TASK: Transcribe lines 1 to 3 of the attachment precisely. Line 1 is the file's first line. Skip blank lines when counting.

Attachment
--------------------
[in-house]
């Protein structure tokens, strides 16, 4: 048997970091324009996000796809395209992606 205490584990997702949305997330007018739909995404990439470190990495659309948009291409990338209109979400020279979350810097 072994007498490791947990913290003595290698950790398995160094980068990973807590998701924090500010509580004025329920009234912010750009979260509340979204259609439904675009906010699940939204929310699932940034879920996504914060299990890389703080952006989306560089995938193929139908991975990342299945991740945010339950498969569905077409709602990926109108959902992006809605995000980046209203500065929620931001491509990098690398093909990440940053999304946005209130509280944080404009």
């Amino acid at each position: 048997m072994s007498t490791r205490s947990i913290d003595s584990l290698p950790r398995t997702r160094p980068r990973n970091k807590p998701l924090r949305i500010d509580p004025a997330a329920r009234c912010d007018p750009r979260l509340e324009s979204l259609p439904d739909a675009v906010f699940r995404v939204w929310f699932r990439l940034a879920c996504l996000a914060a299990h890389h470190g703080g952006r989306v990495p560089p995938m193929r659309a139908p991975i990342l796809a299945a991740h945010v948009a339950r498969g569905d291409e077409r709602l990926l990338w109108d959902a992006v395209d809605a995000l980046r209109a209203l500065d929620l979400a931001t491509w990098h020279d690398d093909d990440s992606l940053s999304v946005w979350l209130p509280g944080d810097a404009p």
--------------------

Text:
[in-house]
């Protein structure tokens, strides 16, 4: 048997970091324009996000796809395209992606 205490584990997702949305997330007018739909995404990439470190990495659309948009291409990338209109979400020279979350810097 072994007498490791947990913290003595290698950790398995160094980068990973807590998701924090500010509580004025329920009234912010750009979260509340979204259609439904675009906010699940939204929310699932940034879920996504914060299990890389703080952006989306560089995938193929139908991975990342299945991740945010339950498969569905077409709602990926109108959902992006809605995000980046209203500065929620931001491509990098690398093909990440940053999304946005209130509280944080404009």
């Amino acid at each position: 048997m072994s007498t490791r205490s947990i913290d003595s584990l290698p950790r398995t997702r160094p980068r990973n970091k807590p998701l924090r949305i500010d509580p004025a997330a329920r009234c912010d007018p750009r979260l509340e324009s979204l259609p439904d739909a675009v906010f699940r995404v939204w929310f699932r990439l940034a879920c996504l996000a914060a299990h890389h470190g703080g952006r989306v990495p560089p995938m193929r659309a139908p991975i990342l796809a299945a991740h945010v948009a339950r498969g569905d291409e077409r709602l990926l990338w109108d959902a992006v395209d809605a995000l980046r209109a209203l500065d929620l979400a931001t491509w990098h020279d690398d093909d990440s992606l940053s999304v946005w979350l209130p509280g944080d810097a404009p």